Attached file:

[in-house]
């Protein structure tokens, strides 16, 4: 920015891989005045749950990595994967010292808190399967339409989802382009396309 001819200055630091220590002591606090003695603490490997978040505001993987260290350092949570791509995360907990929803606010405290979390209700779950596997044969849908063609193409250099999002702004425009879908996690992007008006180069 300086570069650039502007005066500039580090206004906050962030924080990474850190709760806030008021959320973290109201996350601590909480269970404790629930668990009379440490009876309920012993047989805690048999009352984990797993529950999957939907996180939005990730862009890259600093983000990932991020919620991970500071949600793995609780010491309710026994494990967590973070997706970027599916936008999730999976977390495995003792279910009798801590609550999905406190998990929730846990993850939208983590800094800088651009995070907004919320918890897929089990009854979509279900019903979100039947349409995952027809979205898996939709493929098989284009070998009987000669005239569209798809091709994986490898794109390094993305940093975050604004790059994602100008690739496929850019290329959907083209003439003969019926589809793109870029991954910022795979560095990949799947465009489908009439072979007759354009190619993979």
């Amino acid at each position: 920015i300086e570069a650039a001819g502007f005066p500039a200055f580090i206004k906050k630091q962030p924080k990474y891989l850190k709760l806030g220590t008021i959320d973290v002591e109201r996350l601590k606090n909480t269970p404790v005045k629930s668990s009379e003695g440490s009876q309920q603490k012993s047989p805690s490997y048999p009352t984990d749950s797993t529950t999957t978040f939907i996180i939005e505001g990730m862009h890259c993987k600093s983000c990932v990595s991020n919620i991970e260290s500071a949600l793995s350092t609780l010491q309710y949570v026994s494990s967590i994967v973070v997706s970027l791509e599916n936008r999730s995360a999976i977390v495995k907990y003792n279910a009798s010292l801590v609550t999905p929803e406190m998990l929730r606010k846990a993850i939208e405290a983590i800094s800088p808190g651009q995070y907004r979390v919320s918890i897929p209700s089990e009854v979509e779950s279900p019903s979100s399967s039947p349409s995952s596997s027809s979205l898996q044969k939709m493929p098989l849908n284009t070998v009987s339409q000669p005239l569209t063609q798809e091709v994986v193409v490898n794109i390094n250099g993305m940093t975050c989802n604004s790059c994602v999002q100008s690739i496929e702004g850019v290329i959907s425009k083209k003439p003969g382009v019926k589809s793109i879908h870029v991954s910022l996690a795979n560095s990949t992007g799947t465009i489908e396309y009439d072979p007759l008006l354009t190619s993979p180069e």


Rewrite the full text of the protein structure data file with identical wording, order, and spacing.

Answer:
[in-house]
């Protein structure tokens, strides 16, 4: 920015891989005045749950990595994967010292808190399967339409989802382009396309 001819200055630091220590002591606090003695603490490997978040505001993987260290350092949570791509995360907990929803606010405290979390209700779950596997044969849908063609193409250099999002702004425009879908996690992007008006180069 300086570069650039502007005066500039580090206004906050962030924080990474850190709760806030008021959320973290109201996350601590909480269970404790629930668990009379440490009876309920012993047989805690048999009352984990797993529950999957939907996180939005990730862009890259600093983000990932991020919620991970500071949600793995609780010491309710026994494990967590973070997706970027599916936008999730999976977390495995003792279910009798801590609550999905406190998990929730846990993850939208983590800094800088651009995070907004919320918890897929089990009854979509279900019903979100039947349409995952027809979205898996939709493929098989284009070998009987000669005239569209798809091709994986490898794109390094993305940093975050604004790059994602100008690739496929850019290329959907083209003439003969019926589809793109870029991954910022795979560095990949799947465009489908009439072979007759354009190619993979």
């Amino acid at each position: 920015i300086e570069a650039a001819g502007f005066p500039a200055f580090i206004k906050k630091q962030p924080k990474y891989l850190k709760l806030g220590t008021i959320d973290v002591e109201r996350l601590k606090n909480t269970p404790v005045k629930s668990s009379e003695g440490s009876q309920q603490k012993s047989p805690s490997y048999p009352t984990d749950s797993t529950t999957t978040f939907i996180i939005e505001g990730m862009h890259c993987k600093s983000c990932v990595s991020n919620i991970e260290s500071a949600l793995s350092t609780l010491q309710y949570v026994s494990s967590i994967v973070v997706s970027l791509e599916n936008r999730s995360a999976i977390v495995k907990y003792n279910a009798s010292l801590v609550t999905p929803e406190m998990l929730r606010k846990a993850i939208e405290a983590i800094s800088p808190g651009q995070y907004r979390v919320s918890i897929p209700s089990e009854v979509e779950s279900p019903s979100s399967s039947p349409s995952s596997s027809s979205l898996q044969k939709m493929p098989l849908n284009t070998v009987s339409q000669p005239l569209t063609q798809e091709v994986v193409v490898n794109i390094n250099g993305m940093t975050c989802n604004s790059c994602v999002q100008s690739i496929e702004g850019v290329i959907s425009k083209k003439p003969g382009v019926k589809s793109i879908h870029v991954s910022l996690a795979n560095s990949t992007g799947t465009i489908e396309y009439d072979p007759l008006l354009t190619s993979p180069e």